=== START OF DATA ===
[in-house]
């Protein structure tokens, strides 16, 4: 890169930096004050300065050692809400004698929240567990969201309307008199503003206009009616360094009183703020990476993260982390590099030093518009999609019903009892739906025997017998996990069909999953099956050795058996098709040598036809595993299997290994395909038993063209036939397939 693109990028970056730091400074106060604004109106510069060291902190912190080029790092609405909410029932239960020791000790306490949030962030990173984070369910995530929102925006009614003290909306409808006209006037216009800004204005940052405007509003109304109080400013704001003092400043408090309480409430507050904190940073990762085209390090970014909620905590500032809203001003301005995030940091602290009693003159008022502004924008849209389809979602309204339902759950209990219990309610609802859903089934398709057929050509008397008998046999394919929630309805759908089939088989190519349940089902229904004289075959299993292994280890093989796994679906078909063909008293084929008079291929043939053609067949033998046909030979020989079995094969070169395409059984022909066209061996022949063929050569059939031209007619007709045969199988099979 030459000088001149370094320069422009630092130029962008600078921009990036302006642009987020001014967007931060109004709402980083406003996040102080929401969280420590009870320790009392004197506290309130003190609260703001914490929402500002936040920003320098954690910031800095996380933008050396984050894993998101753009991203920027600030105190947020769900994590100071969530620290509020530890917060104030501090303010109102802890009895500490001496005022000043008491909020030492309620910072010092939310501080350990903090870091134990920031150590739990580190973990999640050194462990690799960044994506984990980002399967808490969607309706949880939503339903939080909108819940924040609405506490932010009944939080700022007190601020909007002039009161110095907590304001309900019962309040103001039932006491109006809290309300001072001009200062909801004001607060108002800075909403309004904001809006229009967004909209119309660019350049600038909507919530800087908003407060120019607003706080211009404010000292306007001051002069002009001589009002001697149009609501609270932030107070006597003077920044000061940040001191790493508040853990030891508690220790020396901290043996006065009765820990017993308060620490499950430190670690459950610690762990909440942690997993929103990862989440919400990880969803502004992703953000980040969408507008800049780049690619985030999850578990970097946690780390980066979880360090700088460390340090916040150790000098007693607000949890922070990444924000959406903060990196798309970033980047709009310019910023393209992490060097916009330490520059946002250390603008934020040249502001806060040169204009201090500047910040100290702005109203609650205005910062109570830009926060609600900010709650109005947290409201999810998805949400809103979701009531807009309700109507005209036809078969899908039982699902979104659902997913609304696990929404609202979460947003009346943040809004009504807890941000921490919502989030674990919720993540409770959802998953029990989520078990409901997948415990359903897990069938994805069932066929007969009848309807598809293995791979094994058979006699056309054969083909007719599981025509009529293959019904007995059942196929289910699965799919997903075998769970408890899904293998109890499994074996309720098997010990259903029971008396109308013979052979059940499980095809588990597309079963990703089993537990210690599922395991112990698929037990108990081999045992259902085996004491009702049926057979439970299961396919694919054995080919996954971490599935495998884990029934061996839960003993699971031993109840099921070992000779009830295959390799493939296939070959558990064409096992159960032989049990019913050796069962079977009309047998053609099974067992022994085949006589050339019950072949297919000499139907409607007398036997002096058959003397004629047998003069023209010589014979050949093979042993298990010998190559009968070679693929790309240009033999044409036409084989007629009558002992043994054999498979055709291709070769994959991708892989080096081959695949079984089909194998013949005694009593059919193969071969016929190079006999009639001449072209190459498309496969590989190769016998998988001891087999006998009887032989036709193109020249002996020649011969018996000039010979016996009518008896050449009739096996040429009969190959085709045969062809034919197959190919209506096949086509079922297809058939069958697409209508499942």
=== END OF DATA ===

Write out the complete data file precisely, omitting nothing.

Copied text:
[in-house]
């Protein structure tokens, strides 16, 4: 890169930096004050300065050692809400004698929240567990969201309307008199503003206009009616360094009183703020990476993260982390590099030093518009999609019903009892739906025997017998996990069909999953099956050795058996098709040598036809595993299997290994395909038993063209036939397939 693109990028970056730091400074106060604004109106510069060291902190912190080029790092609405909410029932239960020791000790306490949030962030990173984070369910995530929102925006009614003290909306409808006209006037216009800004204005940052405007509003109304109080400013704001003092400043408090309480409430507050904190940073990762085209390090970014909620905590500032809203001003301005995030940091602290009693003159008022502004924008849209389809979602309204339902759950209990219990309610609802859903089934398709057929050509008397008998046999394919929630309805759908089939088989190519349940089902229904004289075959299993292994280890093989796994679906078909063909008293084929008079291929043939053609067949033998046909030979020989079995094969070169395409059984022909066209061996022949063929050569059939031209007619007709045969199988099979 030459000088001149370094320069422009630092130029962008600078921009990036302006642009987020001014967007931060109004709402980083406003996040102080929401969280420590009870320790009392004197506290309130003190609260703001914490929402500002936040920003320098954690910031800095996380933008050396984050894993998101753009991203920027600030105190947020769900994590100071969530620290509020530890917060104030501090303010109102802890009895500490001496005022000043008491909020030492309620910072010092939310501080350990903090870091134990920031150590739990580190973990999640050194462990690799960044994506984990980002399967808490969607309706949880939503339903939080909108819940924040609405506490932010009944939080700022007190601020909007002039009161110095907590304001309900019962309040103001039932006491109006809290309300001072001009200062909801004001607060108002800075909403309004904001809006229009967004909209119309660019350049600038909507919530800087908003407060120019607003706080211009404010000292306007001051002069002009001589009002001697149009609501609270932030107070006597003077920044000061940040001191790493508040853990030891508690220790020396901290043996006065009765820990017993308060620490499950430190670690459950610690762990909440942690997993929103990862989440919400990880969803502004992703953000980040969408507008800049780049690619985030999850578990970097946690780390980066979880360090700088460390340090916040150790000098007693607000949890922070990444924000959406903060990196798309970033980047709009310019910023393209992490060097916009330490520059946002250390603008934020040249502001806060040169204009201090500047910040100290702005109203609650205005910062109570830009926060609600900010709650109005947290409201999810998805949400809103979701009531807009309700109507005209036809078969899908039982699902979104659902997913609304696990929404609202979460947003009346943040809004009504807890941000921490919502989030674990919720993540409770959802998953029990989520078990409901997948415990359903897990069938994805069932066929007969009848309807598809293995791979094994058979006699056309054969083909007719599981025509009529293959019904007995059942196929289910699965799919997903075998769970408890899904293998109890499994074996309720098997010990259903029971008396109308013979052979059940499980095809588990597309079963990703089993537990210690599922395991112990698929037990108990081999045992259902085996004491009702049926057979439970299961396919694919054995080919996954971490599935495998884990029934061996839960003993699971031993109840099921070992000779009830295959390799493939296939070959558990064409096992159960032989049990019913050796069962079977009309047998053609099974067992022994085949006589050339019950072949297919000499139907409607007398036997002096058959003397004629047998003069023209010589014979050949093979042993298990010998190559009968070679693929790309240009033999044409036409084989007629009558002992043994054999498979055709291709070769994959991708892989080096081959695949079984089909194998013949005694009593059919193969071969016929190079006999009639001449072209190459498309496969590989190769016998998988001891087999006998009887032989036709193109020249002996020649011969018996000039010979016996009518008896050449009739096996040429009969190959085709045969062809034919197959190919209506096949086509079922297809058939069958697409209508499942």